I wouldn't ask for feedback. They will simply say they can't... They receive so many submissions and it's poor etiquette I think to ask. I agree they should though - they know why they rejected it so it wouldn't hurt to add a sentence as to why but they generally won't!

JustThisOnceOrTwiceOrThrice Fri 11-Oct-13 15:09:02

Fair enough. If it's poor etiquette then I definitely won't! That would look awful!

BigPawsBrown Fri 11-Oct-13 15:40:33

I think it is, but I might be wrong. I think if they requested a full and sent you a form rejection you could ask for feedback but if they rejected your query/sample chapters they would probably be :O if you asked for feedback. Sometimes agents tweet what was wrong with things on their slush pile, you could look on twitter?

JustThisOnceOrTwiceOrThrice Fri 11-Oct-13 16:32:19

I'm not that familiar with Twitter but just had a look and found the agent in question. They have recently quoted a bit from a submission (a bit from the covering email) and it's a bit illiterate. I would be so embarrassed if that were me! (no names mentioned but still)

TunipTheUnconquerable Fri 11-Oct-13 16:36:23

Don't ask for feedback, it would make you look pushy and ignorant of why they generally don't give it. If you keep on subbing someone else might give you some. Have you sent it out to several people at once? It's normal to do that these days.

Who are the friends who read it? Do they have fiction writing/publishing experience? Are you in a critique group or writing class or writing forum? If not, it's a good idea to join something to basically improve the quality of feedback you are getting before you submit. Good critiquers are like gold dust but once you've found one, it can take your writing to a whole other level.

MooncupGoddess Fri 11-Oct-13 16:45:00

'It's not right for our list' is a genuine reason for rejection; agents have defined subject areas and if agent X only represents literary fiction they're not going to take on a teenage vampire novel even if it's the best teenage vampire novel ever. However, it's also an easy way to reject a mediocre proposal without having to go into lots of time-consuming detail.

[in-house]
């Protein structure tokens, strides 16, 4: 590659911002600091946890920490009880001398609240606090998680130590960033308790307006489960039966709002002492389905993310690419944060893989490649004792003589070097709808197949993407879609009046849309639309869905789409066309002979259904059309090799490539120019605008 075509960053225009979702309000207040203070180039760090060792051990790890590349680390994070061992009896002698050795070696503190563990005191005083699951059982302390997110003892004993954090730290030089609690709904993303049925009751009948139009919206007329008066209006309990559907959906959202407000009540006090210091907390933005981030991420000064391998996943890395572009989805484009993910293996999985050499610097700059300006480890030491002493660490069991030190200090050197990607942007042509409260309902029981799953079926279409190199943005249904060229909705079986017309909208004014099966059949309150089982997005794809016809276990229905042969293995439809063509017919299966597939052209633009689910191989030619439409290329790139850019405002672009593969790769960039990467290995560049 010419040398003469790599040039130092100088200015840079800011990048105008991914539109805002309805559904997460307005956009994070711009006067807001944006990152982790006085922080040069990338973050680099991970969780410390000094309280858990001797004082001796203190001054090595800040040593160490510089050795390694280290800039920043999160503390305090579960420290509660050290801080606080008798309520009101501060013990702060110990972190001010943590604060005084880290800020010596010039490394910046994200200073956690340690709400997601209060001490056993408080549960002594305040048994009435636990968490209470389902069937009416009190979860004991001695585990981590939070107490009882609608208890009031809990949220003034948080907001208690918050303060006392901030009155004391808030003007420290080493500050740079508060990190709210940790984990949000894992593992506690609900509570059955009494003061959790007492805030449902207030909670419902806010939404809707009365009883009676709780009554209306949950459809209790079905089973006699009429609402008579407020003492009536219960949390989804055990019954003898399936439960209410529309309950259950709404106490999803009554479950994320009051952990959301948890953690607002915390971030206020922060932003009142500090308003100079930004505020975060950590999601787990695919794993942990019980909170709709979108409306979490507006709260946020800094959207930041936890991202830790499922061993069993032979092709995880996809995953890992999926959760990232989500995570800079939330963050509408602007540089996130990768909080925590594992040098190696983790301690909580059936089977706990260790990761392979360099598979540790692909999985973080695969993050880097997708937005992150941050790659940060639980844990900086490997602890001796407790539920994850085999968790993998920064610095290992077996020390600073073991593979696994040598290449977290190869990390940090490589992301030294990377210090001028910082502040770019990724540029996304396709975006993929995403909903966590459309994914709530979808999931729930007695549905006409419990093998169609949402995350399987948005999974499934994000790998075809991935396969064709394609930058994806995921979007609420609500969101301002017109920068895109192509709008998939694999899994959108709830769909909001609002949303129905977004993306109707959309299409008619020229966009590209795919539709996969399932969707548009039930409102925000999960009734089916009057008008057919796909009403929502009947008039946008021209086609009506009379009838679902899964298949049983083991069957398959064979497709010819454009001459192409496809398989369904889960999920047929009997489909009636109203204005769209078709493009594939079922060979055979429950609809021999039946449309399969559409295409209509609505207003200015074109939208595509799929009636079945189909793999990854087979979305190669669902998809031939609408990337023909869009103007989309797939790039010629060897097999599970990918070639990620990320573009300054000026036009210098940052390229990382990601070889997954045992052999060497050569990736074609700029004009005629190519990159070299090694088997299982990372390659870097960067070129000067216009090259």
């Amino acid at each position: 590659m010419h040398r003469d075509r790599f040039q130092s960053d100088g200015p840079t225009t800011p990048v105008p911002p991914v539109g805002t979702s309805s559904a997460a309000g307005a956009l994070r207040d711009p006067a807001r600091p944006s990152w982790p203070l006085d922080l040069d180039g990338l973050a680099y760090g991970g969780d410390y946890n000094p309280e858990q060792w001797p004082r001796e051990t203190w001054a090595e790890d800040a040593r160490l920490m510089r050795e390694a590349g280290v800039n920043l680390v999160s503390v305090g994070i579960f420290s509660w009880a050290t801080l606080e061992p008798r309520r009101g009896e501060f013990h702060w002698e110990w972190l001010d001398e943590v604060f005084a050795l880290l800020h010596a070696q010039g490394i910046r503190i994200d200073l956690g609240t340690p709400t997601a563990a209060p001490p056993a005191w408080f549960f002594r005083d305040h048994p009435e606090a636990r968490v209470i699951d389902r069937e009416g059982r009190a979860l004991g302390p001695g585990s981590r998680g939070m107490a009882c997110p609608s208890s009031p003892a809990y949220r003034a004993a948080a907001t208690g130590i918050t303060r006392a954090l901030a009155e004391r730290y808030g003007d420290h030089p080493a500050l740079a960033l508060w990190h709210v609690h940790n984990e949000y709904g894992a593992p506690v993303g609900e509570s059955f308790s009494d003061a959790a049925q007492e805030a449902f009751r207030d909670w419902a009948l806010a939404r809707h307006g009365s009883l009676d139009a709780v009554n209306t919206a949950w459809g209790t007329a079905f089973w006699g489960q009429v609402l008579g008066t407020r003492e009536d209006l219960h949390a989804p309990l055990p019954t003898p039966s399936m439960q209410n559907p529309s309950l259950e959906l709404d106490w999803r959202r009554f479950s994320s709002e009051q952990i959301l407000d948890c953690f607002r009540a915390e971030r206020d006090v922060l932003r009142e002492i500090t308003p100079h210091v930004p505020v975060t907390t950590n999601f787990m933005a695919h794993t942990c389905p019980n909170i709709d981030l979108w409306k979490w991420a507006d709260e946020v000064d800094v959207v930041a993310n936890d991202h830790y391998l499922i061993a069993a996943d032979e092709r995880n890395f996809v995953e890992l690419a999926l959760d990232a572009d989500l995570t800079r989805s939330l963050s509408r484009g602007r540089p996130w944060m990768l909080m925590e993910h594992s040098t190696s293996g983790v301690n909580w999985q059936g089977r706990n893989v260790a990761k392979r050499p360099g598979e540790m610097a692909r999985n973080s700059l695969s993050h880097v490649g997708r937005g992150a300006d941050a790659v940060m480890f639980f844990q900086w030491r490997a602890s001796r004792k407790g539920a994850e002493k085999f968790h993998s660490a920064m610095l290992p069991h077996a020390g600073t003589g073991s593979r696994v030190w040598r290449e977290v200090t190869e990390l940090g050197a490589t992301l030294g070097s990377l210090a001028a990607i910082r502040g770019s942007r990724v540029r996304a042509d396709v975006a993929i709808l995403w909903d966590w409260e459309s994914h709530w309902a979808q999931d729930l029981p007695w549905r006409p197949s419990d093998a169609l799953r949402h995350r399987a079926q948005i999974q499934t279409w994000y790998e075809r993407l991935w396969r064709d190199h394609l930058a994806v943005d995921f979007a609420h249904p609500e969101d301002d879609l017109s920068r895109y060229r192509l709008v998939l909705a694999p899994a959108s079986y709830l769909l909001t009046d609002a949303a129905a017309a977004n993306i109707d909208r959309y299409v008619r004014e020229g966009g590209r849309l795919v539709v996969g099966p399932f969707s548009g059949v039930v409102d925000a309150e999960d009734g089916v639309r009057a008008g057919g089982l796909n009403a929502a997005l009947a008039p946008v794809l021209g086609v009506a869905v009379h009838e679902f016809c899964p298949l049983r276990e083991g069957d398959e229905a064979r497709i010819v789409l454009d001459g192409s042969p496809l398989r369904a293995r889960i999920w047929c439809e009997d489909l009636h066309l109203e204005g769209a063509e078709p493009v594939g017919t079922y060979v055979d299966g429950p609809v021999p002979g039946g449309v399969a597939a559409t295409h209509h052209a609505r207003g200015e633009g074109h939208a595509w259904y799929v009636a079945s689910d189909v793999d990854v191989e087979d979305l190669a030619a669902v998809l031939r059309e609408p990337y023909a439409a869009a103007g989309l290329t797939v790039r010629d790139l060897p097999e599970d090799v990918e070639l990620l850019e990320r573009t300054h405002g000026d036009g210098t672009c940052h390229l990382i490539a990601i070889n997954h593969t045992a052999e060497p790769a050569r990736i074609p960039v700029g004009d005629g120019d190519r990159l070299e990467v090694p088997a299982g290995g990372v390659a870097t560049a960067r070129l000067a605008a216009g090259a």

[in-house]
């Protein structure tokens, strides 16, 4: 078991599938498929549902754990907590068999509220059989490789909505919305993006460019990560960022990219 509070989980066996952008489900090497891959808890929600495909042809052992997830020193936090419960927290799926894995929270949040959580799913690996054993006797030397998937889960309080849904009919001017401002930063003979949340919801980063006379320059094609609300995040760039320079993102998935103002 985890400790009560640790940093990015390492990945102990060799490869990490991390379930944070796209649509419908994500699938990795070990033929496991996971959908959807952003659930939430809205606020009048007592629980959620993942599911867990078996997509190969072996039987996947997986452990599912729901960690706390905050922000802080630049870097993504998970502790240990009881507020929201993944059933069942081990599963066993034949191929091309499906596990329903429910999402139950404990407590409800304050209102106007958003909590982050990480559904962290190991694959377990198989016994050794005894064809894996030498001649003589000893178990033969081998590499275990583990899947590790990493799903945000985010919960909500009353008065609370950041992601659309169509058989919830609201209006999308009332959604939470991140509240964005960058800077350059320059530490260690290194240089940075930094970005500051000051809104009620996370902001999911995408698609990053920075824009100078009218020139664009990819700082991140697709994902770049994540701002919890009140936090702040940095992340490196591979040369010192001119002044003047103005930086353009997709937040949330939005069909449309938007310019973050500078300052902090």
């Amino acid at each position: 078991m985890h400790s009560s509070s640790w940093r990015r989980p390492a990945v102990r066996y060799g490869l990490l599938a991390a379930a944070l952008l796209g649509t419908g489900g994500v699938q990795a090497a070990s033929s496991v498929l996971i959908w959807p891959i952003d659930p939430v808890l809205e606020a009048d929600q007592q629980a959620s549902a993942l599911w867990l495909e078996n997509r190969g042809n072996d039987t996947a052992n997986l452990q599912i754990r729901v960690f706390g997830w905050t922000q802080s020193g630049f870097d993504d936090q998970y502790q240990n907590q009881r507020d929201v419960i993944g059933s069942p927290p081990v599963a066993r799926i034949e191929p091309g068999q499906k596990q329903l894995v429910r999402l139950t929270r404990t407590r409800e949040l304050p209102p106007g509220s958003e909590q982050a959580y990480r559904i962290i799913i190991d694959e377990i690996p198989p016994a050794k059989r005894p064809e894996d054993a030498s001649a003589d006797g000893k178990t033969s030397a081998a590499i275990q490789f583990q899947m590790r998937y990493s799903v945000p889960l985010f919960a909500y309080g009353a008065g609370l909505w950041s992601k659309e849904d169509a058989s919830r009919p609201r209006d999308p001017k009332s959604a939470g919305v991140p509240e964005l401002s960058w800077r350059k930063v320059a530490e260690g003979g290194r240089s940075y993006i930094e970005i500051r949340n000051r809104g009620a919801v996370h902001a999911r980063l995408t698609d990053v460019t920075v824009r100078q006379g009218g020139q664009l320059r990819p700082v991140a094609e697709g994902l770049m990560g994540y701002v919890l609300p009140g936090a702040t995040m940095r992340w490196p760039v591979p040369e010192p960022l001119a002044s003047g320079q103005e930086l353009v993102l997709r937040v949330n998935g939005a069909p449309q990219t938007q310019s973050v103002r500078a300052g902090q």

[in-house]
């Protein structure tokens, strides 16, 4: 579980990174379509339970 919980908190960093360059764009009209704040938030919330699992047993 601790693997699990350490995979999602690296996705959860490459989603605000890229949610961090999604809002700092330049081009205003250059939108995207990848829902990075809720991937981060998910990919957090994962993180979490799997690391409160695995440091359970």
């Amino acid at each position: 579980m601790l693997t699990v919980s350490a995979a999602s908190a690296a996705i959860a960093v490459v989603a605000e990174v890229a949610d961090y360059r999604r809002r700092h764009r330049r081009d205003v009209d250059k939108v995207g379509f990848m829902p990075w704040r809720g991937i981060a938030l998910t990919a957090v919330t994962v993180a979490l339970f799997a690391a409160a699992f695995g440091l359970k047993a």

If you've had several rejections from agents when you are absolutely certain that the genre, approach etc is right for their list (i.e. they've sold similar projects recently) then your proposal could probably do with being better.

BigPawsBrown Fri 11-Oct-13 16:50:36

Yes I think it is a bit questionable to tweet excerpts from queries on twitter but it can help to see the dos and don'ts.

Not right for their list can mean a few things from the book being rubbish to that they've just taken on a really similar client and they don't want two of their authors in competition with each other.

One rejection doesn't mean a thing. Ten rejections doesn't mean much. Fifty rejections (as long as it's fifty rejections from agents / publishers who are in the market for what you've written) is probably telling you something.

Getting rejected is horrible, like having someone tell you your baby's ugly - but it happens to absolutely all of us, I promise. It happens to unpublished authors and published authors alike, week in, week out. It's just how our industry works.

Don't take it to heart. Also, I'd really recommend querying more than one agent at a time. Do them in batches of ten, and when you've had replies from five (assuming no-one's called the MS in yet) send out another ten. It makes the rejections less devastating when they're not the only one on your mind!

Best of luck and keep going. Don't reject yourself!

TunipTheUnconquerable Mon 14-Oct-13 11:03:27

And if it was fifty rejections from agents/publishers who weren't in the market for what you had written it would tell you that you could have saved yourself a lot of time, heartache and possibly postage/printing costs by putting a bit more work into researching which agents/publishers to target!